This assault also targets the moral and social vision that inspired the creation of public schools – the belief in a free and inclusive democratic society that unites all of us in a common destiny as we struggle together toward a just society and a better life for ourselves and our children.


Public schools were the welcoming gateway to equal opportunity for our nation’s children. The fate of Old Europe with its assigned stations in life, its divinely-appointed places in the order of things, was not to be ours as Americans. Inspired by the stories of Horatio Alger, we would seek our fortune because this was America, the country where dreams came true; the land of promise, where pluck, hard work, and a bit of luck would carry the day.


This was the manifest destiny of the poor and marginalized who came to these shores, and public-school children were ushered into this grand tradition of exalted ideals. The poor and the homeless, the sick and the hungry could lay claim to our help because that is what a great nation did – took care of its own, especially those who through no fault of their own couldn’t care for themselves. This was a radiantly humane vision in a dark and indifferent world, a belief that would insure our survival in mutual concern as a compassionate people.


Public schools were the flame-keepers of this national creed enshrined in FDR’s New Deal, now under radical assault by corporate America and their neoliberal acolytes who would drag the 99 percent back into the Dark Ages of Social Darwinism, the law of the jungle where might makes right, and the poor and weak go to the wall.


The Gates, Broad, Walton, and Koch Foundations deserve special mention in unleashing Armageddon upon our public schools, all the while preening themselves hypocritically as angels of light. So intent are these Four Horsemen of the Apocalypse in their class warfare against their own country that the sacrifice of millions of public-school children as collateral damage means nothing to them.

This statement just was released by the Chicago Teachers Union:

October 15, 2014 312-329-6250

Chicago Teachers Union President Karen Lewis acknowledges expressions of support offered during her leave

Today, President Karen Lewis released the following statement to the public regarding the thoughts, prayers and well wishes regarding her leave of absence from the Chicago Teachers Union:

“My husband, John, and I wish to thank each and every one you for your outpouring of support, thoughts, prayers and well wishes over the last few days,” said Karen Lewis, president of the Chicago Teachers Union. “Your expressions have given me a sense of renewed energy as I shift my focus to restoring my health. It has been said, that our city is one of big shoulders. I cannot agree more; today those shoulders have become the compassionate arms from brothers and sisters from all walks of life. I want to personally thank you for respecting my privacy during this difficult time. While I’m in this fight, please know I’ll continue to stand for the city we love and deserve; and look forward to joining you again on the battlefield.”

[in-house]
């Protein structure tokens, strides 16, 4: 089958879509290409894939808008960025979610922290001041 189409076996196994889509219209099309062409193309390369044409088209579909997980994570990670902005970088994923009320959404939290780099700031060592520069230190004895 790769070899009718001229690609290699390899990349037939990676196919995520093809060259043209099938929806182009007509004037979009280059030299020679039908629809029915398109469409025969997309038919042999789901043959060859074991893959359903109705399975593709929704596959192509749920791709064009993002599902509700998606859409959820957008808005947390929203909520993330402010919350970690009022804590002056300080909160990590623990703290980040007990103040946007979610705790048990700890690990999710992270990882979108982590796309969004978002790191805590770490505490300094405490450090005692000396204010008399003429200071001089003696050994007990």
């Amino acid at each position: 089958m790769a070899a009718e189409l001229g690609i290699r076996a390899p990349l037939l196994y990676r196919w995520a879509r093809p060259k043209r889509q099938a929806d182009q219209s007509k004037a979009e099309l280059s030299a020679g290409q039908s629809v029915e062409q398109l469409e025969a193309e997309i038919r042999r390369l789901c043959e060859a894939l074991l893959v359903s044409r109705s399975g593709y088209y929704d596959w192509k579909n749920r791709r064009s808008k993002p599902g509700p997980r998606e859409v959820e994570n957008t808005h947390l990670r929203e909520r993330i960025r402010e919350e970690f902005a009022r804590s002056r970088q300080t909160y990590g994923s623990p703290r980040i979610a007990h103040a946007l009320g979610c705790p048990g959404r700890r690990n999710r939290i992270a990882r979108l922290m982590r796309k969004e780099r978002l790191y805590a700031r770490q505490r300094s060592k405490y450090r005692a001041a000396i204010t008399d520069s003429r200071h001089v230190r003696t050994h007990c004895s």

I just noticed that the blog has had 15,000,050 page views since its inception on April 26, 2012.


I am amazed and gratified.


Thank you to the readers who are here everyday, commenting, sending articles from your town, city  or state.


Thank for for engaging in thoughtful dialogue in the comment section.


Some of the best-read blogs have been written not by me, but by you.


The blog has become a hub of the resistance to high-stakes testing and privatization. I will continue to highlight the hard work you do to strengthen your public schools, to stand up for children, and to defend real education, as opposed to the massive machinery of data collection that is now promoted by the U.S. Department of Education and the Gates Foundation. I will continue to honor those parents, students, and educators who speak out for real education and for treating students and teachers with dignity. I will continue to support those who fight politically motivated budget cuts that hurt children.


Together we will do what now seems impossible. We will one day restore sanity to education policy, which is now completely off-track and determined to tag and label each of us as though we were cattle. The policies that govern federal policy are written for the benefit of the education industry, not for the education of our children. Our policies bear no meaningful relationship to love of learning. We will put a stop to it, because it is absurd. Not today, not tomorrow, but in due time, the cyborgs who now control education policy will return to the planet from which they came and allow us once again to educate our children for meaningful lives, not as pawns of the testing industry, not as consumers of tech products, not as data points, but as full human beings.


Get every new post delivered to your Inbox.

Join 114,359 other followers